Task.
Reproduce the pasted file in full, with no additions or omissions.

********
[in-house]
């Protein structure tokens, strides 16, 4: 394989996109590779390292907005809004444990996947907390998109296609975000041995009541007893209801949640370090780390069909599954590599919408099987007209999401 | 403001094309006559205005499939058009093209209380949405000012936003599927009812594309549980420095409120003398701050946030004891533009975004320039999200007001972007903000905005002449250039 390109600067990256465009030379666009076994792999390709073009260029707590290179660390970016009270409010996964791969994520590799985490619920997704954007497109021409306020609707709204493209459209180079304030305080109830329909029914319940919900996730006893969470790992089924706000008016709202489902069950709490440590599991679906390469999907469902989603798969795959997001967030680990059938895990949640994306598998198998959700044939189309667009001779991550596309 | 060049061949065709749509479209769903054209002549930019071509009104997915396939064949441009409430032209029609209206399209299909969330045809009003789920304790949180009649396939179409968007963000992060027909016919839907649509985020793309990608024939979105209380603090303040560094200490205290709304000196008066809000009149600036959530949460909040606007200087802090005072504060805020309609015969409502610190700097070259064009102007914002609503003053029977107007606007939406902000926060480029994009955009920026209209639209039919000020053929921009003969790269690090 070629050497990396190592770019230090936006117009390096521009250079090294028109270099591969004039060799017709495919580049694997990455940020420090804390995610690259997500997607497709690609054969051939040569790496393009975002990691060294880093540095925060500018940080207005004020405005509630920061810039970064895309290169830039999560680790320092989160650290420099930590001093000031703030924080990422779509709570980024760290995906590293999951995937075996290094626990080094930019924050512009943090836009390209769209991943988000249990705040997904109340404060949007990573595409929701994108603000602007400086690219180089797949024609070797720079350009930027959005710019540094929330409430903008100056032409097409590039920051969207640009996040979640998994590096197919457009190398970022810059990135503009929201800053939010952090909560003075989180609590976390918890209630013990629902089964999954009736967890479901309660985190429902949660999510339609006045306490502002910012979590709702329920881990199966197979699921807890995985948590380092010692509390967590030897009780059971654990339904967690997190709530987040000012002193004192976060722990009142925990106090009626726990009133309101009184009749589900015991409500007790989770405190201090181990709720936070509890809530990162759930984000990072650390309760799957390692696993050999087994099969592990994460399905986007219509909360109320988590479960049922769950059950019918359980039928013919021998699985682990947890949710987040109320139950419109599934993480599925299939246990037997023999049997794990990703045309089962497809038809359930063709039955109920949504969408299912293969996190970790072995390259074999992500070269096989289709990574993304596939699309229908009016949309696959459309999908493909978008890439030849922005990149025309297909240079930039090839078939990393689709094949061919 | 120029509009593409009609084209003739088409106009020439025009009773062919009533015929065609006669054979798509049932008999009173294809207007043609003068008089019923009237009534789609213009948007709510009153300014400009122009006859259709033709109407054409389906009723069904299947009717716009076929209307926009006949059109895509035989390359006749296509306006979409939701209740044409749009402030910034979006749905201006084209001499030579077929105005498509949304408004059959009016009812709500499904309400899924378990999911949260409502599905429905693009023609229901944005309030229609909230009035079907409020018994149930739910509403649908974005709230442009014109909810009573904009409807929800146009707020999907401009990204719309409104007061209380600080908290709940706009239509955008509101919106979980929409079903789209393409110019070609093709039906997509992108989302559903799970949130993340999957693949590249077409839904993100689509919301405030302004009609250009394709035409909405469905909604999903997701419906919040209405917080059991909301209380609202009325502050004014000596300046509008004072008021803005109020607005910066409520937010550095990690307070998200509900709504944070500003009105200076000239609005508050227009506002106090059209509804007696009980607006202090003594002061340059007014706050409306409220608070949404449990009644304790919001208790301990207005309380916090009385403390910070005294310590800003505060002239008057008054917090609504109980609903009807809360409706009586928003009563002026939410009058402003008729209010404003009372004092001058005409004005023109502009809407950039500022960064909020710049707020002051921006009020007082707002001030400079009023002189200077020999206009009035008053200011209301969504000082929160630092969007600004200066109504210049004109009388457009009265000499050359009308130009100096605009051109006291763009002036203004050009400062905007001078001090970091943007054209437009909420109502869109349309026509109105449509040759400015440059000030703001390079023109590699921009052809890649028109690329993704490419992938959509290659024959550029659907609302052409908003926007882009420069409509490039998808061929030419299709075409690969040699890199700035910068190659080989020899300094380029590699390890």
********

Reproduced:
[in-house]
């Protein structure tokens, strides 16, 4: 394989996109590779390292907005809004444990996947907390998109296609975000041995009541007893209801949640370090780390069909599954590599919408099987007209999401 | 403001094309006559205005499939058009093209209380949405000012936003599927009812594309549980420095409120003398701050946030004891533009975004320039999200007001972007903000905005002449250039 390109600067990256465009030379666009076994792999390709073009260029707590290179660390970016009270409010996964791969994520590799985490619920997704954007497109021409306020609707709204493209459209180079304030305080109830329909029914319940919900996730006893969470790992089924706000008016709202489902069950709490440590599991679906390469999907469902989603798969795959997001967030680990059938895990949640994306598998198998959700044939189309667009001779991550596309 | 060049061949065709749509479209769903054209002549930019071509009104997915396939064949441009409430032209029609209206399209299909969330045809009003789920304790949180009649396939179409968007963000992060027909016919839907649509985020793309990608024939979105209380603090303040560094200490205290709304000196008066809000009149600036959530949460909040606007200087802090005072504060805020309609015969409502610190700097070259064009102007914002609503003053029977107007606007939406902000926060480029994009955009920026209209639209039919000020053929921009003969790269690090 070629050497990396190592770019230090936006117009390096521009250079090294028109270099591969004039060799017709495919580049694997990455940020420090804390995610690259997500997607497709690609054969051939040569790496393009975002990691060294880093540095925060500018940080207005004020405005509630920061810039970064895309290169830039999560680790320092989160650290420099930590001093000031703030924080990422779509709570980024760290995906590293999951995937075996290094626990080094930019924050512009943090836009390209769209991943988000249990705040997904109340404060949007990573595409929701994108603000602007400086690219180089797949024609070797720079350009930027959005710019540094929330409430903008100056032409097409590039920051969207640009996040979640998994590096197919457009190398970022810059990135503009929201800053939010952090909560003075989180609590976390918890209630013990629902089964999954009736967890479901309660985190429902949660999510339609006045306490502002910012979590709702329920881990199966197979699921807890995985948590380092010692509390967590030897009780059971654990339904967690997190709530987040000012002193004192976060722990009142925990106090009626726990009133309101009184009749589900015991409500007790989770405190201090181990709720936070509890809530990162759930984000990072650390309760799957390692696993050999087994099969592990994460399905986007219509909360109320988590479960049922769950059950019918359980039928013919021998699985682990947890949710987040109320139950419109599934993480599925299939246990037997023999049997794990990703045309089962497809038809359930063709039955109920949504969408299912293969996190970790072995390259074999992500070269096989289709990574993304596939699309229908009016949309696959459309999908493909978008890439030849922005990149025309297909240079930039090839078939990393689709094949061919 | 120029509009593409009609084209003739088409106009020439025009009773062919009533015929065609006669054979798509049932008999009173294809207007043609003068008089019923009237009534789609213009948007709510009153300014400009122009006859259709033709109407054409389906009723069904299947009717716009076929209307926009006949059109895509035989390359006749296509306006979409939701209740044409749009402030910034979006749905201006084209001499030579077929105005498509949304408004059959009016009812709500499904309400899924378990999911949260409502599905429905693009023609229901944005309030229609909230009035079907409020018994149930739910509403649908974005709230442009014109909810009573904009409807929800146009707020999907401009990204719309409104007061209380600080908290709940706009239509955008509101919106979980929409079903789209393409110019070609093709039906997509992108989302559903799970949130993340999957693949590249077409839904993100689509919301405030302004009609250009394709035409909405469905909604999903997701419906919040209405917080059991909301209380609202009325502050004014000596300046509008004072008021803005109020607005910066409520937010550095990690307070998200509900709504944070500003009105200076000239609005508050227009506002106090059209509804007696009980607006202090003594002061340059007014706050409306409220608070949404449990009644304790919001208790301990207005309380916090009385403390910070005294310590800003505060002239008057008054917090609504109980609903009807809360409706009586928003009563002026939410009058402003008729209010404003009372004092001058005409004005023109502009809407950039500022960064909020710049707020002051921006009020007082707002001030400079009023002189200077020999206009009035008053200011209301969504000082929160630092969007600004200066109504210049004109009388457009009265000499050359009308130009100096605009051109006291763009002036203004050009400062905007001078001090970091943007054209437009909420109502869109349309026509109105449509040759400015440059000030703001390079023109590699921009052809890649028109690329993704490419992938959509290659024959550029659907609302052409908003926007882009420069409509490039998808061929030419299709075409690969040699890199700035910068190659080989020899300094380029590699390890």